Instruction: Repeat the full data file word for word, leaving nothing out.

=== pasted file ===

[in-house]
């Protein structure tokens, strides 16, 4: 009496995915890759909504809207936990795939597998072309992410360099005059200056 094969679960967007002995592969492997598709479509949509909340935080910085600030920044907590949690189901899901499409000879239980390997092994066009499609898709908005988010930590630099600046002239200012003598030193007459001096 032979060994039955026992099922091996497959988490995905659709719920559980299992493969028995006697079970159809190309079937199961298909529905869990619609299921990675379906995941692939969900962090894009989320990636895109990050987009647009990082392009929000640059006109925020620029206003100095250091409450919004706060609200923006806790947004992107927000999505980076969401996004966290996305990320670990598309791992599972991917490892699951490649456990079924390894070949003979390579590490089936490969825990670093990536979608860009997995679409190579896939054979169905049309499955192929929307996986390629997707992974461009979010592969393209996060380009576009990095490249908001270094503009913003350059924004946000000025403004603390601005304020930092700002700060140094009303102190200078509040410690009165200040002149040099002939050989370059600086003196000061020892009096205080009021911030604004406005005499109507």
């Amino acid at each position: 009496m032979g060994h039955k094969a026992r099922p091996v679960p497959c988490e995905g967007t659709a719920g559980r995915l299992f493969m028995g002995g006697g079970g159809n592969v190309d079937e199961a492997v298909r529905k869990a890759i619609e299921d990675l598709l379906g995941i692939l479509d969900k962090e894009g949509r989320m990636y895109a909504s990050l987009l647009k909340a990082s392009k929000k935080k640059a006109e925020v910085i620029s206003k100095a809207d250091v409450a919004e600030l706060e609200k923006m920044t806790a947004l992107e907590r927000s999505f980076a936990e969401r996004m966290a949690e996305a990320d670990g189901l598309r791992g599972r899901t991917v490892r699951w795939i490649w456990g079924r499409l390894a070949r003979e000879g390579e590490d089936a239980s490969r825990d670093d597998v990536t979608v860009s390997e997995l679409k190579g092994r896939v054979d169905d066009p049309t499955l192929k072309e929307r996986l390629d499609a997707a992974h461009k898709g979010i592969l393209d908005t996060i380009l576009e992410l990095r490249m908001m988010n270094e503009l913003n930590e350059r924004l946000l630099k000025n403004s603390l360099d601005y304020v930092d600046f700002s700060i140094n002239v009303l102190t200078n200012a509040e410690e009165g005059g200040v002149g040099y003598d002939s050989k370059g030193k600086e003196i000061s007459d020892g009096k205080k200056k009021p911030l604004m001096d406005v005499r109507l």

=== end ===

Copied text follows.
[in-house]
């Protein structure tokens, strides 16, 4: 009496995915890759909504809207936990795939597998072309992410360099005059200056 094969679960967007002995592969492997598709479509949509909340935080910085600030920044907590949690189901899901499409000879239980390997092994066009499609898709908005988010930590630099600046002239200012003598030193007459001096 032979060994039955026992099922091996497959988490995905659709719920559980299992493969028995006697079970159809190309079937199961298909529905869990619609299921990675379906995941692939969900962090894009989320990636895109990050987009647009990082392009929000640059006109925020620029206003100095250091409450919004706060609200923006806790947004992107927000999505980076969401996004966290996305990320670990598309791992599972991917490892699951490649456990079924390894070949003979390579590490089936490969825990670093990536979608860009997995679409190579896939054979169905049309499955192929929307996986390629997707992974461009979010592969393209996060380009576009990095490249908001270094503009913003350059924004946000000025403004603390601005304020930092700002700060140094009303102190200078509040410690009165200040002149040099002939050989370059600086003196000061020892009096205080009021911030604004406005005499109507």
């Amino acid at each position: 009496m032979g060994h039955k094969a026992r099922p091996v679960p497959c988490e995905g967007t659709a719920g559980r995915l299992f493969m028995g002995g006697g079970g159809n592969v190309d079937e199961a492997v298909r529905k869990a890759i619609e299921d990675l598709l379906g995941i692939l479509d969900k962090e894009g949509r989320m990636y895109a909504s990050l987009l647009k909340a990082s392009k929000k935080k640059a006109e925020v910085i620029s206003k100095a809207d250091v409450a919004e600030l706060e609200k923006m920044t806790a947004l992107e907590r927000s999505f980076a936990e969401r996004m966290a949690e996305a990320d670990g189901l598309r791992g599972r899901t991917v490892r699951w795939i490649w456990g079924r499409l390894a070949r003979e000879g390579e590490d089936a239980s490969r825990d670093d597998v990536t979608v860009s390997e997995l679409k190579g092994r896939v054979d169905d066009p049309t499955l192929k072309e929307r996986l390629d499609a997707a992974h461009k898709g979010i592969l393209d908005t996060i380009l576009e992410l990095r490249m908001m988010n270094e503009l913003n930590e350059r924004l946000l630099k000025n403004s603390l360099d601005y304020v930092d600046f700002s700060i140094n002239v009303l102190t200078n200012a509040e410690e009165g005059g200040v002149g040099y003598d002939s050989k370059g030193k600086e003196i000061s007459d020892g009096k205080k200056k009021p911030l604004m001096d406005v005499r109507l």